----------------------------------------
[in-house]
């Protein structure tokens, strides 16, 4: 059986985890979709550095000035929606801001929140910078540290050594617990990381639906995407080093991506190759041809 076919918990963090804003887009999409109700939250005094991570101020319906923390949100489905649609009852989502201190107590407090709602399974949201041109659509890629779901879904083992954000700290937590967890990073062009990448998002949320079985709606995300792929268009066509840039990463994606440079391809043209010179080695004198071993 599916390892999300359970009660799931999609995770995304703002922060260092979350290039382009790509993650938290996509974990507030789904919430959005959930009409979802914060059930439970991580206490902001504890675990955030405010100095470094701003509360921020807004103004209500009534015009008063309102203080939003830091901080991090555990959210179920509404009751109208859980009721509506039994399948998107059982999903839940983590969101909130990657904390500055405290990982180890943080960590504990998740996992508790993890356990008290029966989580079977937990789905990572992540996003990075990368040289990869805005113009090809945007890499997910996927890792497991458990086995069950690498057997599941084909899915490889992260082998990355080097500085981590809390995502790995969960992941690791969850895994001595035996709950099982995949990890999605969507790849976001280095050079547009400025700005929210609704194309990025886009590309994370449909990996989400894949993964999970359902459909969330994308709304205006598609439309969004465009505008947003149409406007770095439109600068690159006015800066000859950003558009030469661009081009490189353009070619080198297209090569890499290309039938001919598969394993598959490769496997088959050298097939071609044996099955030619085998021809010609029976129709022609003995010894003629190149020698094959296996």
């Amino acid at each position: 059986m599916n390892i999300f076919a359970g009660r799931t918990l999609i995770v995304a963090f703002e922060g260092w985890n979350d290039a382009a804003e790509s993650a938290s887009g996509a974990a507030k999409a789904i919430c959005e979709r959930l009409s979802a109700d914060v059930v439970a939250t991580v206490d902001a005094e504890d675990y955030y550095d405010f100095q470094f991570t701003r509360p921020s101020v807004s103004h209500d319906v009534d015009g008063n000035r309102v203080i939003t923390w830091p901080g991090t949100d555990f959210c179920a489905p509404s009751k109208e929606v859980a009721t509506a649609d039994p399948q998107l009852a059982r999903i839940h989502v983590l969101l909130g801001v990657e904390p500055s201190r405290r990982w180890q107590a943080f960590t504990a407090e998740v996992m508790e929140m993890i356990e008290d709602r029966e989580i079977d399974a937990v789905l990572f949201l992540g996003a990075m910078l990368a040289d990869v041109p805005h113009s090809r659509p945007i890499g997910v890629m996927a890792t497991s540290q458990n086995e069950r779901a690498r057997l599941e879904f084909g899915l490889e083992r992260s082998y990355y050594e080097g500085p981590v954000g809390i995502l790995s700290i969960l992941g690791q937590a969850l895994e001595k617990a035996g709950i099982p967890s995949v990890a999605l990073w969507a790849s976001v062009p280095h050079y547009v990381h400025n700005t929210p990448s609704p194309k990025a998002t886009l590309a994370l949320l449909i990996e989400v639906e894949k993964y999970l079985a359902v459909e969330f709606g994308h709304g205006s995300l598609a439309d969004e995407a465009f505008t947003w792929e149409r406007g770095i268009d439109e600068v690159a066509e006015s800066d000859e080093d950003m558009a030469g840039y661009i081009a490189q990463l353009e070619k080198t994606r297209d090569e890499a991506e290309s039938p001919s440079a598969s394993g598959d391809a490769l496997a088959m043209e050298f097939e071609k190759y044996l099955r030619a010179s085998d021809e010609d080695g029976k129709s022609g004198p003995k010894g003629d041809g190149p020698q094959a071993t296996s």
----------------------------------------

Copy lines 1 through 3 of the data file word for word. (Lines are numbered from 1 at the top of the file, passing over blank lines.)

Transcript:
[in-house]
């Protein structure tokens, strides 16, 4: 059986985890979709550095000035929606801001929140910078540290050594617990990381639906995407080093991506190759041809 076919918990963090804003887009999409109700939250005094991570101020319906923390949100489905649609009852989502201190107590407090709602399974949201041109659509890629779901879904083992954000700290937590967890990073062009990448998002949320079985709606995300792929268009066509840039990463994606440079391809043209010179080695004198071993 599916390892999300359970009660799931999609995770995304703002922060260092979350290039382009790509993650938290996509974990507030789904919430959005959930009409979802914060059930439970991580206490902001504890675990955030405010100095470094701003509360921020807004103004209500009534015009008063309102203080939003830091901080991090555990959210179920509404009751109208859980009721509506039994399948998107059982999903839940983590969101909130990657904390500055405290990982180890943080960590504990998740996992508790993890356990008290029966989580079977937990789905990572992540996003990075990368040289990869805005113009090809945007890499997910996927890792497991458990086995069950690498057997599941084909899915490889992260082998990355080097500085981590809390995502790995969960992941690791969850895994001595035996709950099982995949990890999605969507790849976001280095050079547009400025700005929210609704194309990025886009590309994370449909990996989400894949993964999970359902459909969330994308709304205006598609439309969004465009505008947003149409406007770095439109600068690159006015800066000859950003558009030469661009081009490189353009070619080198297209090569890499290309039938001919598969394993598959490769496997088959050298097939071609044996099955030619085998021809010609029976129709022609003995010894003629190149020698094959296996």
């Amino acid at each position: 059986m599916n390892i999300f076919a359970g009660r799931t918990l999609i995770v995304a963090f703002e922060g260092w985890n979350d290039a382009a804003e790509s993650a938290s887009g996509a974990a507030k999409a789904i919430c959005e979709r959930l009409s979802a109700d914060v059930v439970a939250t991580v206490d902001a005094e504890d675990y955030y550095d405010f100095q470094f991570t701003r509360p921020s101020v807004s103004h209500d319906v009534d015009g008063n000035r309102v203080i939003t923390w830091p901080g991090t949100d555990f959210c179920a489905p509404s009751k109208e929606v859980a009721t509506a649609d039994p399948q998107l009852a059982r999903i839940h989502v983590l969101l909130g801001v990657e904390p500055s201190r405290r990982w180890q107590a943080f960590t504990a407090e998740v996992m508790e929140m993890i356990e008290d709602r029966e989580i079977d399974a937990v789905l990572f949201l992540g996003a990075m910078l990368a040289d990869v041109p805005h113009s090809r659509p945007i890499g997910v890629m996927a890792t497991s540290q458990n086995e069950r779901a690498r057997l599941e879904f084909g899915l490889e083992r992260s082998y990355y050594e080097g500085p981590v954000g809390i995502l790995s700290i969960l992941g690791q937590a969850l895994e001595k617990a035996g709950i099982p967890s995949v990890a999605l990073w969507a790849s976001v062009p280095h050079y547009v990381h400025n700005t929210p990448s609704p194309k990025a998002t886009l590309a994370l949320l449909i990996e989400v639906e894949k993964y999970l079985a359902v459909e969330f709606g994308h709304g205006s995300l598609a439309d969004e995407a465009f505008t947003w792929e149409r406007g770095i268009d439109e600068v690159a066509e006015s800066d000859e080093d950003m558009a030469g840039y661009i081009a490189q990463l353009e070619k080198t994606r297209d090569e890499a991506e290309s039938p001919s440079a598969s394993g598959d391809a490769l496997a088959m043209e050298f097939e071609k190759y044996l099955r030619a010179s085998d021809e010609d080695g029976k129709s022609g004198p003995k010894g003629d041809g190149p020698q094959a071993t296996s």